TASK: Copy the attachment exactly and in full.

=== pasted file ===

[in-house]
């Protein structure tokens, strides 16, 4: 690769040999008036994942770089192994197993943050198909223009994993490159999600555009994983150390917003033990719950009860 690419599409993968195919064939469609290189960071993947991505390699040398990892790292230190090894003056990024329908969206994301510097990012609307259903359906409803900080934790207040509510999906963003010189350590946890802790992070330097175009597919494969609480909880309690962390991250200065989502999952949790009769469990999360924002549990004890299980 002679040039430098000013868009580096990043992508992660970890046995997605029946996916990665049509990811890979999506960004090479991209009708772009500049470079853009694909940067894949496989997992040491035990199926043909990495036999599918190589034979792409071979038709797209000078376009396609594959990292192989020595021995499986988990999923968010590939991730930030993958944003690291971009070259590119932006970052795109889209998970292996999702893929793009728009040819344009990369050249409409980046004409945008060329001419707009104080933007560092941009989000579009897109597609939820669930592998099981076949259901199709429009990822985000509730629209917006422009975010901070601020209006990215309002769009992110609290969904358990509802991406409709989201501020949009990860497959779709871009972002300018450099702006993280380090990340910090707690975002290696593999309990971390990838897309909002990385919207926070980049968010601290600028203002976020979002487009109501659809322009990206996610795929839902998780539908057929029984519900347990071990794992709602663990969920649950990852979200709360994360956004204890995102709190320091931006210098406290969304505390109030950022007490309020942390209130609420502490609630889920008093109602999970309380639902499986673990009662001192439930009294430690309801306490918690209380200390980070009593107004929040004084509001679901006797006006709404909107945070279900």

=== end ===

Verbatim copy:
[in-house]
């Protein structure tokens, strides 16, 4: 690769040999008036994942770089192994197993943050198909223009994993490159999600555009994983150390917003033990719950009860 690419599409993968195919064939469609290189960071993947991505390699040398990892790292230190090894003056990024329908969206994301510097990012609307259903359906409803900080934790207040509510999906963003010189350590946890802790992070330097175009597919494969609480909880309690962390991250200065989502999952949790009769469990999360924002549990004890299980 002679040039430098000013868009580096990043992508992660970890046995997605029946996916990665049509990811890979999506960004090479991209009708772009500049470079853009694909940067894949496989997992040491035990199926043909990495036999599918190589034979792409071979038709797209000078376009396609594959990292192989020595021995499986988990999923968010590939991730930030993958944003690291971009070259590119932006970052795109889209998970292996999702893929793009728009040819344009990369050249409409980046004409945008060329001419707009104080933007560092941009989000579009897109597609939820669930592998099981076949259901199709429009990822985000509730629209917006422009975010901070601020209006990215309002769009992110609290969904358990509802991406409709989201501020949009990860497959779709871009972002300018450099702006993280380090990340910090707690975002290696593999309990971390990838897309909002990385919207926070980049968010601290600028203002976020979002487009109501659809322009990206996610795929839902998780539908057929029984519900347990071990794992709602663990969920649950990852979200709360994360956004204890995102709190320091931006210098406290969304505390109030950022007490309020942390209130609420502490609630889920008093109602999970309380639902499986673990009662001192439930009294430690309801306490918690209380200390980070009593107004929040004084509001679901006797006006709404909107945070279900």